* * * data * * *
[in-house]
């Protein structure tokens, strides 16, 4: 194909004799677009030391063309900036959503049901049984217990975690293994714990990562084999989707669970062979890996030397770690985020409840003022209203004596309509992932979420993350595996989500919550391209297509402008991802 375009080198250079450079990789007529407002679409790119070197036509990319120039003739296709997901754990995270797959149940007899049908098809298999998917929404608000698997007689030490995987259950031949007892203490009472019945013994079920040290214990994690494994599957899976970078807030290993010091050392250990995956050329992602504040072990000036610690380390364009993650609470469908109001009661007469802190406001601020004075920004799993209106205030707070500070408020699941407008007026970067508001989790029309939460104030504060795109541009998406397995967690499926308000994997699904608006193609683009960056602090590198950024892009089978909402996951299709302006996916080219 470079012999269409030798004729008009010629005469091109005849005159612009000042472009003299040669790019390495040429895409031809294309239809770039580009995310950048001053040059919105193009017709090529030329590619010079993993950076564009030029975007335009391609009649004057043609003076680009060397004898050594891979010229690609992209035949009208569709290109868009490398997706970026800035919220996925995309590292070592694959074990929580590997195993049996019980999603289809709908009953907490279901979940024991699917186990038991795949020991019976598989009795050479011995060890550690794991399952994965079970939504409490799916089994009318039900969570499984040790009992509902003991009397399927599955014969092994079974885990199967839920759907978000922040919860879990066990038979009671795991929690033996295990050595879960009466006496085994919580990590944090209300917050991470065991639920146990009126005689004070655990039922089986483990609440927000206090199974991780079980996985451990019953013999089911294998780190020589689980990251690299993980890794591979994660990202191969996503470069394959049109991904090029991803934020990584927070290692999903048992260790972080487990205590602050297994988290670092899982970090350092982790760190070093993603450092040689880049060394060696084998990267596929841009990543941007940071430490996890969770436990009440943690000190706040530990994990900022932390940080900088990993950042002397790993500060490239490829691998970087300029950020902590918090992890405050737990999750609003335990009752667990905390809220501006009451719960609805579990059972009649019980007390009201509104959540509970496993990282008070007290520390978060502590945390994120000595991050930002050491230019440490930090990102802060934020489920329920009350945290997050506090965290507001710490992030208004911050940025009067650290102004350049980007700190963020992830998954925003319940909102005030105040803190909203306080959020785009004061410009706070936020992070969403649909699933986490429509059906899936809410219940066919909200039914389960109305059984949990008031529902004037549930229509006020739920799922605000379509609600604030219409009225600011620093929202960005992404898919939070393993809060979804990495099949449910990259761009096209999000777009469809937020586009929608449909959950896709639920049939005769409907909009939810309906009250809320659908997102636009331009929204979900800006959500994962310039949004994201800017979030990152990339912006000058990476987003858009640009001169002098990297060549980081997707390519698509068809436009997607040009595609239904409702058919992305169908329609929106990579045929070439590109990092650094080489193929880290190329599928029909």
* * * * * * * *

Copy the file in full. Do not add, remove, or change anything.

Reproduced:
[in-house]
């Protein structure tokens, strides 16, 4: 194909004799677009030391063309900036959503049901049984217990975690293994714990990562084999989707669970062979890996030397770690985020409840003022209203004596309509992932979420993350595996989500919550391209297509402008991802 375009080198250079450079990789007529407002679409790119070197036509990319120039003739296709997901754990995270797959149940007899049908098809298999998917929404608000698997007689030490995987259950031949007892203490009472019945013994079920040290214990994690494994599957899976970078807030290993010091050392250990995956050329992602504040072990000036610690380390364009993650609470469908109001009661007469802190406001601020004075920004799993209106205030707070500070408020699941407008007026970067508001989790029309939460104030504060795109541009998406397995967690499926308000994997699904608006193609683009960056602090590198950024892009089978909402996951299709302006996916080219 470079012999269409030798004729008009010629005469091109005849005159612009000042472009003299040669790019390495040429895409031809294309239809770039580009995310950048001053040059919105193009017709090529030329590619010079993993950076564009030029975007335009391609009649004057043609003076680009060397004898050594891979010229690609992209035949009208569709290109868009490398997706970026800035919220996925995309590292070592694959074990929580590997195993049996019980999603289809709908009953907490279901979940024991699917186990038991795949020991019976598989009795050479011995060890550690794991399952994965079970939504409490799916089994009318039900969570499984040790009992509902003991009397399927599955014969092994079974885990199967839920759907978000922040919860879990066990038979009671795991929690033996295990050595879960009466006496085994919580990590944090209300917050991470065991639920146990009126005689004070655990039922089986483990609440927000206090199974991780079980996985451990019953013999089911294998780190020589689980990251690299993980890794591979994660990202191969996503470069394959049109991904090029991803934020990584927070290692999903048992260790972080487990205590602050297994988290670092899982970090350092982790760190070093993603450092040689880049060394060696084998990267596929841009990543941007940071430490996890969770436990009440943690000190706040530990994990900022932390940080900088990993950042002397790993500060490239490829691998970087300029950020902590918090992890405050737990999750609003335990009752667990905390809220501006009451719960609805579990059972009649019980007390009201509104959540509970496993990282008070007290520390978060502590945390994120000595991050930002050491230019440490930090990102802060934020489920329920009350945290997050506090965290507001710490992030208004911050940025009067650290102004350049980007700190963020992830998954925003319940909102005030105040803190909203306080959020785009004061410009706070936020992070969403649909699933986490429509059906899936809410219940066919909200039914389960109305059984949990008031529902004037549930229509006020739920799922605000379509609600604030219409009225600011620093929202960005992404898919939070393993809060979804990495099949449910990259761009096209999000777009469809937020586009929608449909959950896709639920049939005769409907909009939810309906009250809320659908997102636009331009929204979900800006959500994962310039949004994201800017979030990152990339912006000058990476987003858009640009001169002098990297060549980081997707390519698509068809436009997607040009595609239904409702058919992305169908329609929106990579045929070439590109990092650094080489193929880290190329599928029909």